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Botha, Louis

BOTHA, LOUIS (1862- ), Boer general and statesman, was the son of one of the "Voortrekkers," and was born on the 27th of September 1862 at Greytown (Natal). He saw active service in savage warfare, and in 1887 served as a field-cornet. Subsequently he settled in the Vryheid district, which he represented in the Volksraad of 1897. In the war of 1899 he served at first under Lucas Meyer in northern Natal, but soon rose to higher commands. He was in command of the Boers at the battles of Colenso and Spion Kop, and these victories earned him so great a reputation that on the death of P.J. Joubert, Botha was made commander-in-chief of the Transvaal Boers. His capacity was again demonstrated in the action of Belfast-Dalmanutha (August 23-28, 1900), and after the fall of Pretoria he reorganized the Boer resistance with a view to prolonged guerrilla warfare. In this task, and in the subsequent operations of the war, he was aided by his able lieutenants de la Rey and de Wet. The success of his measures was seen in the steady resistance offered by the Boers to the very close of the three years' war. He was the chief representative of his countrymen in the peace negotiations of 1902, after which, with de Wet and de la Rey, he visited Europe in order to raise funds to enable the Boers to resume their former avocations. In the period of reconstruction under British rule, General Botha, who was still looked upon as the leader of the Boer people, took a prominent part in politics, advocating always measures which he considered as tending to the maintenance of peace and good order and the re-establishment of prosperity in the Transvaal. After the grant of self-government to the Transvaal in 1907, General Botha was called upon by Lord Selborne to form a government, and in the spring of the same year he took part in the conference of colonial premiers held in London. During his visit to England on this occasion General Botha declared the whole-hearted adhesion of the Transvaal to the British empire, and his intention to work for the welfare of the country regardless of racial differences. (See Transvaal: History.)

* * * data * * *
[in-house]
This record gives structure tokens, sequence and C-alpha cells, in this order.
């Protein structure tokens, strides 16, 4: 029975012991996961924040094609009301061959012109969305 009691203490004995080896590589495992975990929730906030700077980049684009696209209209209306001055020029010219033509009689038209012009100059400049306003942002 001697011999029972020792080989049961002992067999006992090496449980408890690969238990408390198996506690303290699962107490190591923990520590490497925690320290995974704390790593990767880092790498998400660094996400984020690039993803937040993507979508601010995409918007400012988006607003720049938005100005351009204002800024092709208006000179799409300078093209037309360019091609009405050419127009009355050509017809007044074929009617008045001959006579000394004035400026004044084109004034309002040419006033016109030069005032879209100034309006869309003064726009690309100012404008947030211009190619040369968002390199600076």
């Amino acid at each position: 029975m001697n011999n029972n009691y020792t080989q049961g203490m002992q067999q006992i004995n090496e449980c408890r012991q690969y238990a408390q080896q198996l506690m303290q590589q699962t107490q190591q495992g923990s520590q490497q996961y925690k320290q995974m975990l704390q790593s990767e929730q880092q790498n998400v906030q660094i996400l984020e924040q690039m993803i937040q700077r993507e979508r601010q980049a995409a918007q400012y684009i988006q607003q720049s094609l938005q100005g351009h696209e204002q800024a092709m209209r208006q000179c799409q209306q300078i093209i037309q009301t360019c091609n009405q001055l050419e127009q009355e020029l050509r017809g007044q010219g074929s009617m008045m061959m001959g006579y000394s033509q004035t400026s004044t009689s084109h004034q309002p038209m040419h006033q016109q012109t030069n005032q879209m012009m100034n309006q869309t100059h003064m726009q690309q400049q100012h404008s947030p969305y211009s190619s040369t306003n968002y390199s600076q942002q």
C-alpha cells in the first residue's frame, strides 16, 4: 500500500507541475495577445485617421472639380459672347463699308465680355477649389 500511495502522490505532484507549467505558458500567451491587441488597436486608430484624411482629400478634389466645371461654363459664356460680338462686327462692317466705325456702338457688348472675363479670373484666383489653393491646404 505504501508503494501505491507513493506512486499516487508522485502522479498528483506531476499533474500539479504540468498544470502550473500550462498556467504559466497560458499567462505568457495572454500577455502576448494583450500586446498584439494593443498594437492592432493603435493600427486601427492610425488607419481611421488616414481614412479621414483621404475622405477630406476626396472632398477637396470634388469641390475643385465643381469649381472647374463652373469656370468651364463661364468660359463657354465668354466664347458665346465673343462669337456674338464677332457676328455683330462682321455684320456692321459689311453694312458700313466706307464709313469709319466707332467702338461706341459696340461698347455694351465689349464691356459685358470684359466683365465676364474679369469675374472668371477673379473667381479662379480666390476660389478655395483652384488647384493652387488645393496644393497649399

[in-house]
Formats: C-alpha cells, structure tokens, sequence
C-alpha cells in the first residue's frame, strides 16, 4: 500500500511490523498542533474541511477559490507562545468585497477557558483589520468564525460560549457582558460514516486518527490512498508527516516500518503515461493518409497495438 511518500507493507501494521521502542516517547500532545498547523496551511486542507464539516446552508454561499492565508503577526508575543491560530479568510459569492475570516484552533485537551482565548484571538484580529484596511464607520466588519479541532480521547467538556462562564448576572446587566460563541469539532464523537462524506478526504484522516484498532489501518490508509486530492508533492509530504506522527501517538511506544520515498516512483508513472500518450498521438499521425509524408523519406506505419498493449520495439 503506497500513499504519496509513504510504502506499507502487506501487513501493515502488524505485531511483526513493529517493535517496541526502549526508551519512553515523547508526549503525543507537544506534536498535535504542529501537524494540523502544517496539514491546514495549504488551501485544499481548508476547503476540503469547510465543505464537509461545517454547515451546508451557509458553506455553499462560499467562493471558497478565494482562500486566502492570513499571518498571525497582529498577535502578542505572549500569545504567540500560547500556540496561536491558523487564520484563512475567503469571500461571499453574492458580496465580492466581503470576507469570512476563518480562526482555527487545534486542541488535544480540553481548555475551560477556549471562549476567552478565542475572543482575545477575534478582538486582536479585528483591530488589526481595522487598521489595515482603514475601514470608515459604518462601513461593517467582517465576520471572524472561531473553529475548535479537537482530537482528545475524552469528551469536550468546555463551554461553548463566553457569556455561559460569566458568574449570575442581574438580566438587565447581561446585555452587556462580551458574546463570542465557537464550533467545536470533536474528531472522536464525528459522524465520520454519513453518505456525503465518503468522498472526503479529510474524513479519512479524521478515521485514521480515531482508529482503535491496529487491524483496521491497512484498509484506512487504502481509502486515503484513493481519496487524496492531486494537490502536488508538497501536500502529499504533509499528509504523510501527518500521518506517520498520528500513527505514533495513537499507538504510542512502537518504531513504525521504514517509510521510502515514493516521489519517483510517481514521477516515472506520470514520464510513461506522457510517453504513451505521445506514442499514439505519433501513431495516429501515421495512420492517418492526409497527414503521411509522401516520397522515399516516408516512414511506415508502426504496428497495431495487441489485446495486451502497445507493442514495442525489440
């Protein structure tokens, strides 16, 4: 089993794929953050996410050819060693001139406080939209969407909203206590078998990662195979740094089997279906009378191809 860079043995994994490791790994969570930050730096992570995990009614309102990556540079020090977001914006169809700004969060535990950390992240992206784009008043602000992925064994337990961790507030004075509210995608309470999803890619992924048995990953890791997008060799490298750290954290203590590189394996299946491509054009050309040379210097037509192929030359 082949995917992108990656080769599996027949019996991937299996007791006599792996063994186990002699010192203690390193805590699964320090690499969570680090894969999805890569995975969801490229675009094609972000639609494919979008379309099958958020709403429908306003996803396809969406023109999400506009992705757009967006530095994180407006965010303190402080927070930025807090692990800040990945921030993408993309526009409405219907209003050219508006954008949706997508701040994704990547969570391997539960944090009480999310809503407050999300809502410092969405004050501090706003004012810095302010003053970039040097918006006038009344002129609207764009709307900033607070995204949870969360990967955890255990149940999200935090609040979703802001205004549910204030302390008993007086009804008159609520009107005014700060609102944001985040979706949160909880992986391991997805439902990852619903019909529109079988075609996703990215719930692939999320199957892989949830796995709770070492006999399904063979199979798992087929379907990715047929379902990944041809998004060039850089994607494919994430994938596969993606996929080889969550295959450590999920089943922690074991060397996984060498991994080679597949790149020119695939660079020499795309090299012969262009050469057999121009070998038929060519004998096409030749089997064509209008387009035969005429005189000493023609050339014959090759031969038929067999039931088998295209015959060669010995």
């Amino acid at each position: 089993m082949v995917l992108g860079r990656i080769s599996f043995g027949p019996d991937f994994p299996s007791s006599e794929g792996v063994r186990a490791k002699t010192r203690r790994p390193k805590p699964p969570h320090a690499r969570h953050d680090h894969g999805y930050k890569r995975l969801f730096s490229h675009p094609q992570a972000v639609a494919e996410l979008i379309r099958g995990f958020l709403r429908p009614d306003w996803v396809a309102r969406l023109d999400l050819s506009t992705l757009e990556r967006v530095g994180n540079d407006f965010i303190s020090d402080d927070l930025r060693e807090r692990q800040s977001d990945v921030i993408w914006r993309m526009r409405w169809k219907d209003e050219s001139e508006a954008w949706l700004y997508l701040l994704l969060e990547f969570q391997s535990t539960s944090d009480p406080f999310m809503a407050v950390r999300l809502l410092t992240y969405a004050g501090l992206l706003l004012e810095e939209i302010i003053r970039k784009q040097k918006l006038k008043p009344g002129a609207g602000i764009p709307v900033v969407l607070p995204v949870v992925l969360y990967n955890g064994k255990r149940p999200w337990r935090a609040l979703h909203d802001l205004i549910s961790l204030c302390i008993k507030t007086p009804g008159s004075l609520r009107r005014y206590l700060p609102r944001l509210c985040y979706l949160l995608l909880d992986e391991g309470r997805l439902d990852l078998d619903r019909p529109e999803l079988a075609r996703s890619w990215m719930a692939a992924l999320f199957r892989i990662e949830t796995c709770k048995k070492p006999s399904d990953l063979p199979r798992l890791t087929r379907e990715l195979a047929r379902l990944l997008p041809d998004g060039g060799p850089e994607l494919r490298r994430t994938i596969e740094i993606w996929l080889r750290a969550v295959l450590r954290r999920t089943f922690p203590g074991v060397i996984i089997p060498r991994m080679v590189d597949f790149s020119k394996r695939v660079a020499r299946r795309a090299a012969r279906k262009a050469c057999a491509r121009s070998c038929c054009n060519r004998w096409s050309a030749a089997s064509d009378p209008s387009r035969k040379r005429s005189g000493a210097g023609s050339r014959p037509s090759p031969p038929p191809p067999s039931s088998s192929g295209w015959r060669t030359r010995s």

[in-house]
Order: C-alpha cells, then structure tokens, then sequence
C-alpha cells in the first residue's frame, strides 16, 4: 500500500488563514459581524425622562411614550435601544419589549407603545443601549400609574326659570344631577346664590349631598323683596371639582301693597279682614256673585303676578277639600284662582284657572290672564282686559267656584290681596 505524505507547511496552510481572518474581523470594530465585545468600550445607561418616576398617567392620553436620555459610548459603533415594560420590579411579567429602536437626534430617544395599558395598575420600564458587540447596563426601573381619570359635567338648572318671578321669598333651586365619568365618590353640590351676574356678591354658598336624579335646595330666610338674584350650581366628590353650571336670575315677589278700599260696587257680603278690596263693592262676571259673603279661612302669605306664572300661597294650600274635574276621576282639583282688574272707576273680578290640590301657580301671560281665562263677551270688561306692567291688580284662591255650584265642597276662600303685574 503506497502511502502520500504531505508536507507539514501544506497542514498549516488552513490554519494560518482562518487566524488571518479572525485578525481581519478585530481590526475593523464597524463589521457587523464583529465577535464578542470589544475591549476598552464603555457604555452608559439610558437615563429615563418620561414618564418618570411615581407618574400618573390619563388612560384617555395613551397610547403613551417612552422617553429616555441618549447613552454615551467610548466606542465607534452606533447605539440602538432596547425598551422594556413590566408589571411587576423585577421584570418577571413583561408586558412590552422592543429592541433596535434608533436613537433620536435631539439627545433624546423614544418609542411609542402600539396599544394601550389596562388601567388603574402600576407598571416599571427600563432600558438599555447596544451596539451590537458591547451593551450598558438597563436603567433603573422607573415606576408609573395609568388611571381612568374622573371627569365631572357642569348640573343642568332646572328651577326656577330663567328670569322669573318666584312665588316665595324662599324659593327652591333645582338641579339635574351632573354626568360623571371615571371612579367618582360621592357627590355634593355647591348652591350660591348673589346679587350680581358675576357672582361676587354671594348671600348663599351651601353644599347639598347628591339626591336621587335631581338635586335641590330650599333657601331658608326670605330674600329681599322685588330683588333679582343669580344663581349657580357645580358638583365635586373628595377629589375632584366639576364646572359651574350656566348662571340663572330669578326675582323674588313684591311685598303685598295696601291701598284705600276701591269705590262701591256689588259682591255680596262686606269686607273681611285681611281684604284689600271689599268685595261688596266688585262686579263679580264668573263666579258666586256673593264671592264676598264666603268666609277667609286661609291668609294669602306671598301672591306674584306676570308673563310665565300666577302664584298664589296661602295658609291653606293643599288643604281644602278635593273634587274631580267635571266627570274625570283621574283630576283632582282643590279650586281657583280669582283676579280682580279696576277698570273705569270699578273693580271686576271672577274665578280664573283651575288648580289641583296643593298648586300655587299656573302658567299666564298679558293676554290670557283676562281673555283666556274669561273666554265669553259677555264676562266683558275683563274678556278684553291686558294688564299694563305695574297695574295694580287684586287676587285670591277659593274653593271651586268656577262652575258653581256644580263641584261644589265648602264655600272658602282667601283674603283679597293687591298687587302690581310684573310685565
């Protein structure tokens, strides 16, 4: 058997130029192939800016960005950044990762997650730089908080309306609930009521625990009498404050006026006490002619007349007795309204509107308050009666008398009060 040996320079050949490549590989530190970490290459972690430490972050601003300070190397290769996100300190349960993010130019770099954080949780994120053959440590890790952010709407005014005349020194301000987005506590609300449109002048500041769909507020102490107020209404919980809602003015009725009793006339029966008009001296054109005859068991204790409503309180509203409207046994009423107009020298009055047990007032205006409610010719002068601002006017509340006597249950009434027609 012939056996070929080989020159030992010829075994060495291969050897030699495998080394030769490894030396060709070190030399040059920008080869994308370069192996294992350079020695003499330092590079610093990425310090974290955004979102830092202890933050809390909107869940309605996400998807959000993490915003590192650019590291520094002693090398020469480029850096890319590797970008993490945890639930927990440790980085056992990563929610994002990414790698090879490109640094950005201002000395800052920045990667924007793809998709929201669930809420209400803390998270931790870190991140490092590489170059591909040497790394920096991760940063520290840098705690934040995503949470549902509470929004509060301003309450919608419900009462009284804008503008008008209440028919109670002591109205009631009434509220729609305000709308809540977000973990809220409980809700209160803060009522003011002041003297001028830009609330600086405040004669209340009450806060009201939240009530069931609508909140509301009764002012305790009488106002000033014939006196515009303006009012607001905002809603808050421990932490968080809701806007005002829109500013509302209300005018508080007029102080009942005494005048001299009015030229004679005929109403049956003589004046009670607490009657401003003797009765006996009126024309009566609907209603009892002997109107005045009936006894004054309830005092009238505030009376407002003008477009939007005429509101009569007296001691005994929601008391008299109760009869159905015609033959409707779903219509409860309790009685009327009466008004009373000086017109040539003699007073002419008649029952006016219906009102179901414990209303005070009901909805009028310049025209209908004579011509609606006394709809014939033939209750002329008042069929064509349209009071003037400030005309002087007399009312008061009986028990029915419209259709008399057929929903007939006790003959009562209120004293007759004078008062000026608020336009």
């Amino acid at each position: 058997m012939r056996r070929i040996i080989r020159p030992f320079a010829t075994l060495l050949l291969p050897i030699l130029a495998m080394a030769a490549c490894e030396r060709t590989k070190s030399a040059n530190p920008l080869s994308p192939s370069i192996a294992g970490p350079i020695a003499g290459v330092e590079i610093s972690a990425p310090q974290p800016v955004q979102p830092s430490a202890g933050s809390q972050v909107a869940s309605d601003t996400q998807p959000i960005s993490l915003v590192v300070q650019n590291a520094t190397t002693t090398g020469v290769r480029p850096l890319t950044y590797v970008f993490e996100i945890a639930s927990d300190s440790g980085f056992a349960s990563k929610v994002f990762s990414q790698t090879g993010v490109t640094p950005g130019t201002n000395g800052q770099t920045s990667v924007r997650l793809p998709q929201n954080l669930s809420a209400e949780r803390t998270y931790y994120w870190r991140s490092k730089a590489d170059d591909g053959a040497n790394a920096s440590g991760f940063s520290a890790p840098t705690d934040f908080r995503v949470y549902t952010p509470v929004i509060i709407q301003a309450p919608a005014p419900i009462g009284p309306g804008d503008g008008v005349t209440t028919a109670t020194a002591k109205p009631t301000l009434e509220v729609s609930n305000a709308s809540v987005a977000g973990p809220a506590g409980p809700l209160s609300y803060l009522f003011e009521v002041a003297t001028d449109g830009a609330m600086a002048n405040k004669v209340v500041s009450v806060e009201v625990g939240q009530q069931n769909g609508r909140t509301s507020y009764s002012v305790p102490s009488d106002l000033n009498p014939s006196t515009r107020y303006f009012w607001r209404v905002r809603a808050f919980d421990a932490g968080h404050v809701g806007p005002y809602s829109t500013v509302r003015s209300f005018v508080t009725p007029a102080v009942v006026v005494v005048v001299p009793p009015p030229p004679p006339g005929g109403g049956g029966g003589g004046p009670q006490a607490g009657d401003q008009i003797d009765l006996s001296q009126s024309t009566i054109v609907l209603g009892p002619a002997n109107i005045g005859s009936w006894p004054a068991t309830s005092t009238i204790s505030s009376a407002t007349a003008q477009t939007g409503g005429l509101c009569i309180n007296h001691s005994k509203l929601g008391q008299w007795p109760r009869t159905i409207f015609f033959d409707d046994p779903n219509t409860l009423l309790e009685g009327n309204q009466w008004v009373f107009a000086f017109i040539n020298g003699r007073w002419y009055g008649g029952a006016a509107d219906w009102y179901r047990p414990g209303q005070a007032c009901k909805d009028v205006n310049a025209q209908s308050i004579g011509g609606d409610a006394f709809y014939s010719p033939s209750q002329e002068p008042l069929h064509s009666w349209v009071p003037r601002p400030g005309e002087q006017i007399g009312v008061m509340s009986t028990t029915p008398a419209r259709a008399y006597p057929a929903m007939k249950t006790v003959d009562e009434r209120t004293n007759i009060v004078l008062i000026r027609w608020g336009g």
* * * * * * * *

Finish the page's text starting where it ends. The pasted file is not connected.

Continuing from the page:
Note - this article incorporates content from Encyclopaedia Britannica, Eleventh Edition, (1910-1911)

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